Not-so-Hardcore Henry: a review
This really had a lot of potential. As articles by platforms like CNET and “Rolling Stone” pointed out, “Hardcore Henry” was heavily shot using the GoPro camera, and the film utilizes a first-person point-of-view. The film looks like a video game: imagine watching “Call of Duty” or any of the myriad of first-person video games out there, done as a feature film. Unfortunately, “Hardcore Henry” takes an interesting concept and extraordinarily promising filmmaking both to their breaking points.
Henry, as we find, is enhanced with cybernetic upgrades to the point where much of him is now technology. (The screen sometimes cuts in action to simulate the breaking up of his functioning.) He’s taken care of by Estelle (Haley Bennett) and reintegrated into living, but the action starts almost immediately as the facility they’re in is overrun by Akan (Danila Kozlovsky), who combines Kurt Cobain’s looks with a frenetic manner akin to, say, Jesse Eisenberg. After Henry and Estelle escape, Henry is forced to fend for himself, aided along the way by a dude named Jimmy (Sharlto Copley from District 9). And of course, much blood is spilled along the way.
When I say the film looks like a video game, I should also mention that it plays out like a video game. Being filmed on a GoPro means that we get endless shaky camera and disorienting action. Of course, incoherent action is a common affliction of modern action movies, but the action in this movie really can test your ability to handle action done in such a manner.
The film suffers from other problems as well. Peter Travers of “Rolling Stone” noted that the film “doesn’t add up to much.” It really doesn’t. I hate to sound like a broken record, but it’s really like a video game. That extends to essentials like plot and character development, in that there isn’t much of it. Also, the same CNET article has a section that sums up one of my problems with it as well: “The film can have a physical effect on viewers, and not just because of the over-the-top bloody violence or the juvenile humour. The constant motion can at times be a bit much…” That’s an understatement. The extreme shaky camera is nauseating at times, and it’s not done in an artful way either. I suppose it’s meant to emulate what it feels like to be in Henry’s shoes, but even this is taking it too far.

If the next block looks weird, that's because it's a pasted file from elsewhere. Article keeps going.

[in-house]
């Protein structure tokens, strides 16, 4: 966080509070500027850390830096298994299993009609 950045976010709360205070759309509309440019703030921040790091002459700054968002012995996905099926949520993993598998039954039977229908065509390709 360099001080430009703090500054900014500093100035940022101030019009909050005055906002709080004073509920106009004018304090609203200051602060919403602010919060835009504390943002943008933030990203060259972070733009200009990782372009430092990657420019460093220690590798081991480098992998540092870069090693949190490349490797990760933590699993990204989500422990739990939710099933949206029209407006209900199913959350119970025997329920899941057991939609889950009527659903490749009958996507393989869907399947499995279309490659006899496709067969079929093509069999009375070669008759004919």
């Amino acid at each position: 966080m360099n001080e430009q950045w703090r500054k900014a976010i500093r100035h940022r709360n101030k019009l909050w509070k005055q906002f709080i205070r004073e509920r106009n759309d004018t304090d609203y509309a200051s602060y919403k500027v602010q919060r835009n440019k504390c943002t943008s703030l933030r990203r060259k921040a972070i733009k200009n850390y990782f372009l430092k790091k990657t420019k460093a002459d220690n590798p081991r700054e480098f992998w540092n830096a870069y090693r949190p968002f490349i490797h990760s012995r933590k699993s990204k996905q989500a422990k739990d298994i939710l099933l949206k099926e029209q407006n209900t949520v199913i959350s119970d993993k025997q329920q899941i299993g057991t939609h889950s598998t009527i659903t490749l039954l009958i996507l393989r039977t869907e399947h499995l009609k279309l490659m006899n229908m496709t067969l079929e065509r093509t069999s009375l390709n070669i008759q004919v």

Not to say that there aren’t good points to this movie. The cast (which includes Tim Roth) does well under the circumstances, and Copley plays multiple characters quite well. In addition, there was just so much potential with the movie. The use of GoPro is daring and innovative, the first-person narrative is also innovative, and as articles in places like “Forbes” point out, the film was financed through Indiegogo (the closing credits acknowledge the donors). A wide-release film financed through an Internet website! Extraordinary!
Too bad this is what we ended up with. “Hardcore Henry” is perhaps best described as frustrating. You know what could’ve been. You see the potential of its technique. But if you’re not a fan of video games, violent action movies (there’s nudity in this as well, as a fair warning), or motion sickness, you know this movie isn’t for you.